They willingly permitted friends to visit them during their last days on earth. This was a great boon, giving opportunity for farewell words of love and affection to the dear ones from whom they were parted. At last the solemn day dawned, when Vivia Perpetua and her four companions were led forth to die. Once more a determined effort was made to get these Christians to deny their Saviour. They were requested to bow down to idols, and thus own themselves heathen worshippers.
But not even immediate exposure to the fury of those wild beasts sufficed to make them yield. These faithful ones preferred the cruel death that was before them, rather than to save their souls by dishonouring the name of their Lord. We shall not follow that heart-rending scene through all its horrors, for they are too awful to relate. When death did at last release these captive ones from earth, it was only joyfully to usher them into the presence of their Lord. Such was one of many displays of man's hate to God in the early centuries of the church's history.
Raised seats overlooked the open space where the animals and victims were placed. And strange to say, many a human eye gazed upon those cruel sights, and took pleasure in the martyr's sufferings and death. But other eyes than those of men, looked down upon the inhuman spectacle.
God, who "with-draweth not his eyes from the righteous," watched over those patient, persecuted saints, and turned the eye of faith upward to Him. With what tender pity did the Father's heart feel for them! And how must the blessed Lord, for whose name they had endured such sufferings, have looked down upon them in loving sympathy! Angels, too, gazed upon the sorrowful sight, and it was theirs to minister to those whom man despised.
What a scene to call forth our mingled feelings, as in thought we retrace the long centuries of the past! Under the promptings of Satan, man was following out the desires of his own evil heart. On the other hand, dear saints of God were patiently enduring, not only shame and scorn, but actual bodily pain.
God sustained them, and the Spirit comforted till death snapped the tie that bound them to earth, and set them free for ever. Then had the blessed Lord the unspeakable joy of having His own with Himself in peace and love without alloy. One cannot help pitying the aged and affectionate father in the helplessness of his grief. Oh, if he had only known the Christ of God, who was the object of his daughter's heart, how different would all have been! He would then have been able to understand that his beloved daughter possessed a hidden imperishable treasure, of more value than even life itself.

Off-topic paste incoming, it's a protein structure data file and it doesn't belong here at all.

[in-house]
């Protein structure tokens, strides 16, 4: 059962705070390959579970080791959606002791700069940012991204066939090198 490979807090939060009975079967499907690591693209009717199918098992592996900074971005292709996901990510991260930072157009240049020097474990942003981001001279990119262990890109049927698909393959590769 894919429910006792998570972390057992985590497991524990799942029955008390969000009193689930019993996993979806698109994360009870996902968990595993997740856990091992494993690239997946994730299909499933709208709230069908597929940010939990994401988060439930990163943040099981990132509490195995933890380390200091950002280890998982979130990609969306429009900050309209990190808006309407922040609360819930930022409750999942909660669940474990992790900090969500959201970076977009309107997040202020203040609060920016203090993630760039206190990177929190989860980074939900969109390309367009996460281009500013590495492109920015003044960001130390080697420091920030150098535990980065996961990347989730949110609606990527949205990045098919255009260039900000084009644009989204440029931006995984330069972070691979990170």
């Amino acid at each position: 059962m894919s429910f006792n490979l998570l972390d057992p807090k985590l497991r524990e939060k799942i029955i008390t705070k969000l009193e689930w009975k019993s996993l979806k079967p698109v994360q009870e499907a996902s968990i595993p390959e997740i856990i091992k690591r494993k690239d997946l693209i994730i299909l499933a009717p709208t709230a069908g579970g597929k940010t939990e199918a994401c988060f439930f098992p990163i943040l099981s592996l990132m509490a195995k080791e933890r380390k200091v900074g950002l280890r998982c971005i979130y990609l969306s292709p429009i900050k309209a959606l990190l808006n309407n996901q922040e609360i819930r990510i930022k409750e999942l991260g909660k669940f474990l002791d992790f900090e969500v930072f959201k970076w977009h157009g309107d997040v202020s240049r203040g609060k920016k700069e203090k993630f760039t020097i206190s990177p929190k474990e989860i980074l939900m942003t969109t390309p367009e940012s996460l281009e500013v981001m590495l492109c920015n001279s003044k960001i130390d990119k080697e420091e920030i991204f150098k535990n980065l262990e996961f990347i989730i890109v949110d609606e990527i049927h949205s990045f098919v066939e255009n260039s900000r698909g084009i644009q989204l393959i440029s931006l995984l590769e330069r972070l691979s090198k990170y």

His own heart too, would have been comforted by the presence of a sympathising Saviour and he could then have looked forward to a reunion in glory. But he knew not the secret strength which was her stay, nor the living Person who upheld her and therefore could only see sorrow and gloom.
The old grey-haired gentleman was completely bowed down with the agony of his grief. Little wonder was it indeed, for the affectionate father only saw his loved one about to die. The gloom of death seemed to him to separate them for ever. One can only hope that in his sorrow he may have turned the eye to the Saviour, who has said, "Him that cometh to me, I will in no wise cast out.
Many hundred years ago, a little boy of the name of Cyril, was called upon to lay down his life for Christ. His father was a heathen, and hated Christianity, yet his youthful son did not hide from him, or from any, the fact that he believed in the Lord Jesus. Unhindered by the fear of man, Cyril was known as one who prayed to God, and neither punishment nor aught else could make him desist.